Blast Furnace Park

Blast Furnace Park Access, Safety and Interpretation Upgrades

Lithgow City Council is seeking public comment on a proposal to undertake significant works at Blast Furnace Park to improve visitor enjoyment and appreciation of the site and to improve visitor safety. This project has been made possible by grant funding and a matching commitment from Council.

The Lithgow Blast Furnace Park was Australia’s first major iron works. It is a significant landmark reminder of the industrial past of Lithgow, as well as a highly visible and publically accessible remnant of the early iron and steel industry in Australia.

The Blast Furnace sits within the Lithgow cultural and heritage precinct including Historic Eskbank Station, Eskbank House and Museum, Lithgow history Avenue Sculpture Trail, Lake Pillans Wetlands and State Mine. Council is seeking to harness the potential of Blast Furnace to promote cultural heritage tourism by incorporating the Blast Furnace Park site into a heritage trail linking these key heritage sites.

Significant numbers of people visit Blast Furnace to enjoy its striking industrial and natural landscape, located right within an urban area. It is a popular location for photography and other recreational and cultural activities.

Being an industrial ruin adjoining residential areas and frequently visited by young people and children, the site poses public safety risks including confined spaces, escarpments, uneven ground, holes, pits and tunnels and climb and impalement risks.

The challenge has been to consider ways to improve visitor safety without compromising public enjoyment and appreciation of the heritage values and recreation opportunities of the site.

To this end, Council commissioned a study in 2014 to consider these issues and to develop a plan for the upgrade works.

This study highlighted the excellent opportunities of the site for interpretation of the steel industry in Lithgow and to interpret the former layout and footprints of Lithgow’s industrial heritage in general. The study also found that Blast Furnace contains many significant relics including building and equipment ruins and has archaeological potential for future research.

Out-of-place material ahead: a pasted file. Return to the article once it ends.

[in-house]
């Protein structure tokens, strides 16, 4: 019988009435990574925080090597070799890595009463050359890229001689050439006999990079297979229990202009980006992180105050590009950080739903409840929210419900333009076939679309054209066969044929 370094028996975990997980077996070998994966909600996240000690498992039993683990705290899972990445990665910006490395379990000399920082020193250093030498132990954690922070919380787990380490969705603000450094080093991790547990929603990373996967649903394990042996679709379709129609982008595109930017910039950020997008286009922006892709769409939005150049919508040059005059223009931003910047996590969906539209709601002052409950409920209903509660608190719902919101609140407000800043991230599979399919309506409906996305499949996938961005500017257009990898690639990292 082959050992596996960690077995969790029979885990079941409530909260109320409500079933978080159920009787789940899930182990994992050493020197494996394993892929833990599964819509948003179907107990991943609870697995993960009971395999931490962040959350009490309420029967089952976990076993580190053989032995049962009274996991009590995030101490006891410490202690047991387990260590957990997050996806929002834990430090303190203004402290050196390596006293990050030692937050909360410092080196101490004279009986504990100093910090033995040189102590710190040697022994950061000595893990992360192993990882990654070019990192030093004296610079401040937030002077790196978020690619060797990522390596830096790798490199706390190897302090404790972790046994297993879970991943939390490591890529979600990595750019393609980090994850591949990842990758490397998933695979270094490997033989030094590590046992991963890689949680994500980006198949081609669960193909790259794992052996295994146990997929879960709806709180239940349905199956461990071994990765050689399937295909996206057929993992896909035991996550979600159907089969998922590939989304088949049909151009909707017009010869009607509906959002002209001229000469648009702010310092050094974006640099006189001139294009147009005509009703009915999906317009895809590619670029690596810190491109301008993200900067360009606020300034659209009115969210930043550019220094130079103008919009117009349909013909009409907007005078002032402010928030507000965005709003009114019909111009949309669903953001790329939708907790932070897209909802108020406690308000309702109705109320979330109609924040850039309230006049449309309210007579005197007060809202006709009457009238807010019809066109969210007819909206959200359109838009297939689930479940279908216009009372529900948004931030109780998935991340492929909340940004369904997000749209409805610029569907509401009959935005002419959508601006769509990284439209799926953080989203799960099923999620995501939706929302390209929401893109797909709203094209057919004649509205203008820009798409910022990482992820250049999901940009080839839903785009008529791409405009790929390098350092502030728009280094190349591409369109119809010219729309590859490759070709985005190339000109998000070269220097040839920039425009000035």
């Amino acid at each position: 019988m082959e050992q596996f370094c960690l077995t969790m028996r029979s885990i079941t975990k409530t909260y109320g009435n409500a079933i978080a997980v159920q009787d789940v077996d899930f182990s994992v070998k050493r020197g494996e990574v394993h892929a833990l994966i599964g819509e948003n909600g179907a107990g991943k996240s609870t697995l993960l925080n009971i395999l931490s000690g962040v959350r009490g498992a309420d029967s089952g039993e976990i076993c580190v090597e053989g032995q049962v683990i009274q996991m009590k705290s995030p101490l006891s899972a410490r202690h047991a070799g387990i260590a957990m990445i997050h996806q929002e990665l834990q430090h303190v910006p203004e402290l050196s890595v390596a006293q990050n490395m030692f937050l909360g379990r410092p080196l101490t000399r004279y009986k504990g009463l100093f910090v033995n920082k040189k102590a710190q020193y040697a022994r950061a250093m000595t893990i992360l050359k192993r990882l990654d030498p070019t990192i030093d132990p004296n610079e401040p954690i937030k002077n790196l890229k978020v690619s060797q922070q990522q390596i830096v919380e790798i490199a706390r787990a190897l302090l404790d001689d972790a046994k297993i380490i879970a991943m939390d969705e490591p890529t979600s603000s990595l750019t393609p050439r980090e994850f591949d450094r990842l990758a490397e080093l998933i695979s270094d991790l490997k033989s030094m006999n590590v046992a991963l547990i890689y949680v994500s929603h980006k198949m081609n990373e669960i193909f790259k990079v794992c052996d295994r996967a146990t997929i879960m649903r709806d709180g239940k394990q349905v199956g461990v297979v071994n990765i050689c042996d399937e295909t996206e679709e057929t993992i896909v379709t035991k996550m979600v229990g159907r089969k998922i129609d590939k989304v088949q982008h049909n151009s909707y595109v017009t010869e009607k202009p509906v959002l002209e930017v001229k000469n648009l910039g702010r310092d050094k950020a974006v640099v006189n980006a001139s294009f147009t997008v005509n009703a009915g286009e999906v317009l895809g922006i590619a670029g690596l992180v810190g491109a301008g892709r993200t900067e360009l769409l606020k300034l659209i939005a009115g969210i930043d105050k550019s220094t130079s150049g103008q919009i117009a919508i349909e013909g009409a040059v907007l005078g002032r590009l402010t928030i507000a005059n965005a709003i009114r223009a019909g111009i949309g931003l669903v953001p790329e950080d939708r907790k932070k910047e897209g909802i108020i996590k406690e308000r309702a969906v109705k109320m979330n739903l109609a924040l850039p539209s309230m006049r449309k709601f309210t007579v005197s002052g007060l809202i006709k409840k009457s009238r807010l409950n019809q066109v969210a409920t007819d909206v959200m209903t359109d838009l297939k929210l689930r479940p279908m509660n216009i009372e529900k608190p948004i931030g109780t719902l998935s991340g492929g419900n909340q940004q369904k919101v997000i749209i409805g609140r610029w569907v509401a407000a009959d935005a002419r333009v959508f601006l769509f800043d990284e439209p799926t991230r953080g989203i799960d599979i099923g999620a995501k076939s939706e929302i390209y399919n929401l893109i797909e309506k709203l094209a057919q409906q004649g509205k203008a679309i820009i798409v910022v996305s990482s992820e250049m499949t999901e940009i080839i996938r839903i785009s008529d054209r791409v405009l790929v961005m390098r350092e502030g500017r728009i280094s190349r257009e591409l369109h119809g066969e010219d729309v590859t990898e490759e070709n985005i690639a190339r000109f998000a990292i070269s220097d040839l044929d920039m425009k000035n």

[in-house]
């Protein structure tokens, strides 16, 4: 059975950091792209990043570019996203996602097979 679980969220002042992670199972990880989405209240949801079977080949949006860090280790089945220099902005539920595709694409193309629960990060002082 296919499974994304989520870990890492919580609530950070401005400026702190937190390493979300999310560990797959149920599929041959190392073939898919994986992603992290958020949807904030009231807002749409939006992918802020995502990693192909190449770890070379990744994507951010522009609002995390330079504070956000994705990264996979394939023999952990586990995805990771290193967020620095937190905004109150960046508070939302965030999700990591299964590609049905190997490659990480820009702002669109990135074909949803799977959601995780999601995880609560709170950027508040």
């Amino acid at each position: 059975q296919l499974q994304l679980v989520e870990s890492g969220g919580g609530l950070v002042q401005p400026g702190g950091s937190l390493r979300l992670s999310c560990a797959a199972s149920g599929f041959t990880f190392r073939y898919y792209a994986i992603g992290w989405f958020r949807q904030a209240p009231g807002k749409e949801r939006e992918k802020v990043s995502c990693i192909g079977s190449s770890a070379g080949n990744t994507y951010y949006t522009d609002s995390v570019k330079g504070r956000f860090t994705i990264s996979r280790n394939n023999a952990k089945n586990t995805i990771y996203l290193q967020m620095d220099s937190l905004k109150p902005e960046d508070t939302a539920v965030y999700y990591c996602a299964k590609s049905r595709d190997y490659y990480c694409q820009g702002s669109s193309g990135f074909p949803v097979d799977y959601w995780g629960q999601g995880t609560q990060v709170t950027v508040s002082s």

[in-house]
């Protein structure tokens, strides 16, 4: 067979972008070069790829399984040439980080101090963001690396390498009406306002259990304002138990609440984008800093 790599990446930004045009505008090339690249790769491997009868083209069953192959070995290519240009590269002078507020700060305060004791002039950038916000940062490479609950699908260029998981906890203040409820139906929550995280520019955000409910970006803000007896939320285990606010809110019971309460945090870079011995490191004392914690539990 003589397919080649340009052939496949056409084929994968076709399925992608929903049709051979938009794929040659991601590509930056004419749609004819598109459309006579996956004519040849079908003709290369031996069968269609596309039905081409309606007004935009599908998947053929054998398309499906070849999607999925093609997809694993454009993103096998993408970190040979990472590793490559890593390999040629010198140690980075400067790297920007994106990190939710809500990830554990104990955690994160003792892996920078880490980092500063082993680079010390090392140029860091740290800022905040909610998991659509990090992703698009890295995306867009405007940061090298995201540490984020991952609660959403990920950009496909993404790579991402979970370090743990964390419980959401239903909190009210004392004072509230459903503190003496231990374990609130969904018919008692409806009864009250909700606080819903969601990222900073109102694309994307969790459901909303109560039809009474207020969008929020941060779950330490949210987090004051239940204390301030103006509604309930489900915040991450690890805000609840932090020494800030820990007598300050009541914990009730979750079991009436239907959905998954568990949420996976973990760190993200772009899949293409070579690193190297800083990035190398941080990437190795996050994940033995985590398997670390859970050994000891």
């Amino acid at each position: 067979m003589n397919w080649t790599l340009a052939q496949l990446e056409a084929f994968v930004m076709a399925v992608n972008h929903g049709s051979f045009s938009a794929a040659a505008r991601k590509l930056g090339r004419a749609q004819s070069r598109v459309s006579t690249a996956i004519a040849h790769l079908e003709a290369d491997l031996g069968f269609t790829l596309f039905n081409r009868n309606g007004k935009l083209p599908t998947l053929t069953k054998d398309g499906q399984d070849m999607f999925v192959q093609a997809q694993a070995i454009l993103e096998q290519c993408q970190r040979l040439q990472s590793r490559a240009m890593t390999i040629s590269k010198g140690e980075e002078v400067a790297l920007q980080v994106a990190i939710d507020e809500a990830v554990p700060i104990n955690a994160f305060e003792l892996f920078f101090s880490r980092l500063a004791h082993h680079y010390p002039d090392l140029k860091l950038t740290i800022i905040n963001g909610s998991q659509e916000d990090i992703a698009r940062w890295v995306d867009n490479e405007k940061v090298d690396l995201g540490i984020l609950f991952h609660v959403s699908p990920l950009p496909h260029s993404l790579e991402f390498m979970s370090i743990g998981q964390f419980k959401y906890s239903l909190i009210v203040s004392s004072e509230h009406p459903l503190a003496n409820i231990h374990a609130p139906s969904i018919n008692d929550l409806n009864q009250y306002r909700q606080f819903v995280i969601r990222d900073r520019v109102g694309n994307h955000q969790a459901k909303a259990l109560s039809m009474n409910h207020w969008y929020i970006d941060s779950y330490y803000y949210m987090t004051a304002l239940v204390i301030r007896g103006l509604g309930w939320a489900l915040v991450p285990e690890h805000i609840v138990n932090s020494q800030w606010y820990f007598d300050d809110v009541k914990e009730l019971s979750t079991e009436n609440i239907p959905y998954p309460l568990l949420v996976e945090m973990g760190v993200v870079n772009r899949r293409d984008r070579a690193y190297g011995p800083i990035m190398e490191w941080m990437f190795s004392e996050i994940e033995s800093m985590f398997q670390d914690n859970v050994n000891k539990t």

The study recommended that due to the significance of the heritage remains, risks should be managed by low impact works which will enable visitors to enjoy the view and interpret most parts of the site while restricting access to the highest risk areas only.

This will be achieved in stages through:

  • Remedial and conservation works to the Davey Engine House, Compressor Cooling House and Railway Support Piers to prevent further decay and to render these structures safe for close inspection by visitors.
  • Fencing some high risk areas while enabling close proximity viewing through fenced platform walks and viewing platforms to enable visitors to pass through the Davey Engine room and around the blast furnace foundations and Bosch skull.
  • A new viewing platform on coal stage hill overlooking the site.
  • Covering holes, pits and tunnels with steel open grates while allowing for them to be unlocked for archaeological research or guided tours.
  • Restricting access to escarpments
  • Limited removal of rubble and impalement risks
  • New interpretive signage. An important part of the upgrade works will be inclusion of a detailed interpretative strategy so that visitors can navigate, understand and interpret the site.
  • Upgrade of the carpark and improved pedestrian movement between the railway platform and the ruins.
  • Picnic facilities
  • Future provision of toilets.

 Visitors will be able to move around the site in an interesting manner, where paths are clearly defined. Clear demarcation and signage will alert the visitors to the risks of entering fenced off areas.

Blast Furnace is listed on the State Heritage register so works will be undertaken to minimise impact on its heritage and visual values and to meet state heritage requirements.

Accessibility is an important consideration. Wherever practical, accessibility for people with varying levels of mobility has been incorporated into the plans through accessible ramps and pathways and signage for people with visual impairment.   

As the full implementation of the concept plan will require more funds than are currently available, Council will progressively undertake the works.

Council is seeking public comment on these plans. Comments should be provided in writing by Friday 26 June 2015 to Council either by email or post to:

Lithgow City Council
PO Box 19
Lithgow NSW 2790


Copies of this proposal are on display at Council’s Administration Centre, 180 Mort Street Lithgow and in Council’s Libraries.

For further information, contact Matthew Johnson on 6354 9999.


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